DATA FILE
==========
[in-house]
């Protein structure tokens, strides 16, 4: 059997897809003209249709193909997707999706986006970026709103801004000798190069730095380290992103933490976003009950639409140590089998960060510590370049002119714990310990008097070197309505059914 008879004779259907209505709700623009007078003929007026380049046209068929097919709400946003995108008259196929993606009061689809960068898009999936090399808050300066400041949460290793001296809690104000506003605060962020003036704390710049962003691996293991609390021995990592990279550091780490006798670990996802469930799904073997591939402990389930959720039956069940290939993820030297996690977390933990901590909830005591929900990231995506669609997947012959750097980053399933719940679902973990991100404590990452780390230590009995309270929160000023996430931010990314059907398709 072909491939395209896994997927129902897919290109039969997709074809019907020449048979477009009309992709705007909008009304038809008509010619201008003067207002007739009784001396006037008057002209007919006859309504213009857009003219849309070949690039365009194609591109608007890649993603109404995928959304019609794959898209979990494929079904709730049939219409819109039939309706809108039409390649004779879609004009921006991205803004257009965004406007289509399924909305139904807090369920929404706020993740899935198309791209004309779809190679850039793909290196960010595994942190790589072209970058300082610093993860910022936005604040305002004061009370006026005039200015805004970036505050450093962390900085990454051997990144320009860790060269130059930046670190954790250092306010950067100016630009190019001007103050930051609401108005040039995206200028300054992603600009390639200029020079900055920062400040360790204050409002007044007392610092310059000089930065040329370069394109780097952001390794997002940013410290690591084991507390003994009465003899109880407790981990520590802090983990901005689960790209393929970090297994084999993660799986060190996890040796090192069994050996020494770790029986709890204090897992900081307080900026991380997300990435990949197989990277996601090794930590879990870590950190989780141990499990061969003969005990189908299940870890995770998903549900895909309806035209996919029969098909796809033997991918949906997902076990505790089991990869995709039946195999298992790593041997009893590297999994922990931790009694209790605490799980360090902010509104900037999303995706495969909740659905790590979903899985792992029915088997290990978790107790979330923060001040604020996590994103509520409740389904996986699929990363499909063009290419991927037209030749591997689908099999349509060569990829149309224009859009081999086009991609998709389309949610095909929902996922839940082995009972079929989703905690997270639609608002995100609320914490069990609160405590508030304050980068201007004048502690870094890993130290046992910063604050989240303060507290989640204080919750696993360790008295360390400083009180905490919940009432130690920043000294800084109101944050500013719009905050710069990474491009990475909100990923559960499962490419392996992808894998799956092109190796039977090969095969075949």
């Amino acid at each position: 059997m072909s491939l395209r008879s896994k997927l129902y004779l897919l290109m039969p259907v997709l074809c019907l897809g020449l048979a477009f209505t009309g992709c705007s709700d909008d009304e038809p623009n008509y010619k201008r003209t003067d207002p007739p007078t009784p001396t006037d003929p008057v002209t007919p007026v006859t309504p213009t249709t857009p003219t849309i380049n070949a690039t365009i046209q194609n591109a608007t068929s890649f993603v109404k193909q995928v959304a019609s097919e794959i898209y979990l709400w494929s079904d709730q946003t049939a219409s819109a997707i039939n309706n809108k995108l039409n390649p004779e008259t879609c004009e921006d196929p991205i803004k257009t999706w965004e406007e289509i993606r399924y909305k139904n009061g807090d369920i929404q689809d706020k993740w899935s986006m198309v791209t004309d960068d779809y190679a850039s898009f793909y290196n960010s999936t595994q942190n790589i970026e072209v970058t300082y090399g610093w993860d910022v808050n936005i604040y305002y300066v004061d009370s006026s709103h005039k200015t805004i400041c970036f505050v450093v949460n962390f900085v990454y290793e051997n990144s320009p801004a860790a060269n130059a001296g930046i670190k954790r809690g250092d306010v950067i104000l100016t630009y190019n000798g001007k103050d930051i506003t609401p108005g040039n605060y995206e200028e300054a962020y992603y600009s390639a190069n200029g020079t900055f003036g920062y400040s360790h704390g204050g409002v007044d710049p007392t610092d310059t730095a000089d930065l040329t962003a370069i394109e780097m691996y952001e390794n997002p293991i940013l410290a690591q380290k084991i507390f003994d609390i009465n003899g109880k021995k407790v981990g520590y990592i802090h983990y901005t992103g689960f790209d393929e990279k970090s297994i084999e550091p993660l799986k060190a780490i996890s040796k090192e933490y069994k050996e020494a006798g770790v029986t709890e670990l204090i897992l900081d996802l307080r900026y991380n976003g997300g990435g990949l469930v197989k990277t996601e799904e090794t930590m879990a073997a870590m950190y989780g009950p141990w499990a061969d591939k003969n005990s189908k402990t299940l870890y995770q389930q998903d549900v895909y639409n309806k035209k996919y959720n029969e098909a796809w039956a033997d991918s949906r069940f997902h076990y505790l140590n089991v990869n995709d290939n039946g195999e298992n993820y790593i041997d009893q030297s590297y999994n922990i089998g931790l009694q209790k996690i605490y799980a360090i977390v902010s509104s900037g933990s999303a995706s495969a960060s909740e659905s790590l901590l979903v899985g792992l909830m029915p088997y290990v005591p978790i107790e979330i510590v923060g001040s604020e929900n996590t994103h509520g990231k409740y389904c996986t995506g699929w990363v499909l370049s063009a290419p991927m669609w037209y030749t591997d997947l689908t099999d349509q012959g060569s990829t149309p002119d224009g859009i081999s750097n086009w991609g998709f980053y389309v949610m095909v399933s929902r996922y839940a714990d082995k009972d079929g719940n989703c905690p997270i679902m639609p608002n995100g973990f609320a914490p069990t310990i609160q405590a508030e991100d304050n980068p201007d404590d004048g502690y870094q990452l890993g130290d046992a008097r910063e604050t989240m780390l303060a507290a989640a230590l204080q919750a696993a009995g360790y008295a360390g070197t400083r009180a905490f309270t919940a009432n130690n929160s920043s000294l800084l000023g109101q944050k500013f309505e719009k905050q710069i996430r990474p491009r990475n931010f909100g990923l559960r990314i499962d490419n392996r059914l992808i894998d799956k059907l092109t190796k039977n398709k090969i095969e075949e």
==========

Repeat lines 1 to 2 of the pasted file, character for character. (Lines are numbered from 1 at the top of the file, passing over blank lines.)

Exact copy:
[in-house]
């Protein structure tokens, strides 16, 4: 059997897809003209249709193909997707999706986006970026709103801004000798190069730095380290992103933490976003009950639409140590089998960060510590370049002119714990310990008097070197309505059914 008879004779259907209505709700623009007078003929007026380049046209068929097919709400946003995108008259196929993606009061689809960068898009999936090399808050300066400041949460290793001296809690104000506003605060962020003036704390710049962003691996293991609390021995990592990279550091780490006798670990996802469930799904073997591939402990389930959720039956069940290939993820030297996690977390933990901590909830005591929900990231995506669609997947012959750097980053399933719940679902973990991100404590990452780390230590009995309270929160000023996430931010990314059907398709 072909491939395209896994997927129902897919290109039969997709074809019907020449048979477009009309992709705007909008009304038809008509010619201008003067207002007739009784001396006037008057002209007919006859309504213009857009003219849309070949690039365009194609591109608007890649993603109404995928959304019609794959898209979990494929079904709730049939219409819109039939309706809108039409390649004779879609004009921006991205803004257009965004406007289509399924909305139904807090369920929404706020993740899935198309791209004309779809190679850039793909290196960010595994942190790589072209970058300082610093993860910022936005604040305002004061009370006026005039200015805004970036505050450093962390900085990454051997990144320009860790060269130059930046670190954790250092306010950067100016630009190019001007103050930051609401108005040039995206200028300054992603600009390639200029020079900055920062400040360790204050409002007044007392610092310059000089930065040329370069394109780097952001390794997002940013410290690591084991507390003994009465003899109880407790981990520590802090983990901005689960790209393929970090297994084999993660799986060190996890040796090192069994050996020494770790029986709890204090897992900081307080900026991380997300990435990949197989990277996601090794930590879990870590950190989780141990499990061969003969005990189908299940870890995770998903549900895909309806035209996919029969098909796809033997991918949906997902076990505790089991990869995709039946195999298992790593041997009893590297999994922990931790009694209790605490799980360090902010509104900037999303995706495969909740659905790590979903899985792992029915088997290990978790107790979330923060001040604020996590994103509520409740389904996986699929990363499909063009290419991927037209030749591997689908099999349509060569990829149309224009859009081999086009991609998709389309949610095909929902996922839940082995009972079929989703905690997270639609608002995100609320914490069990609160405590508030304050980068201007004048502690870094890993130290046992910063604050989240303060507290989640204080919750696993360790008295360390400083009180905490919940009432130690920043000294800084109101944050500013719009905050710069990474491009990475909100990923559960499962490419392996992808894998799956092109190796039977090969095969075949």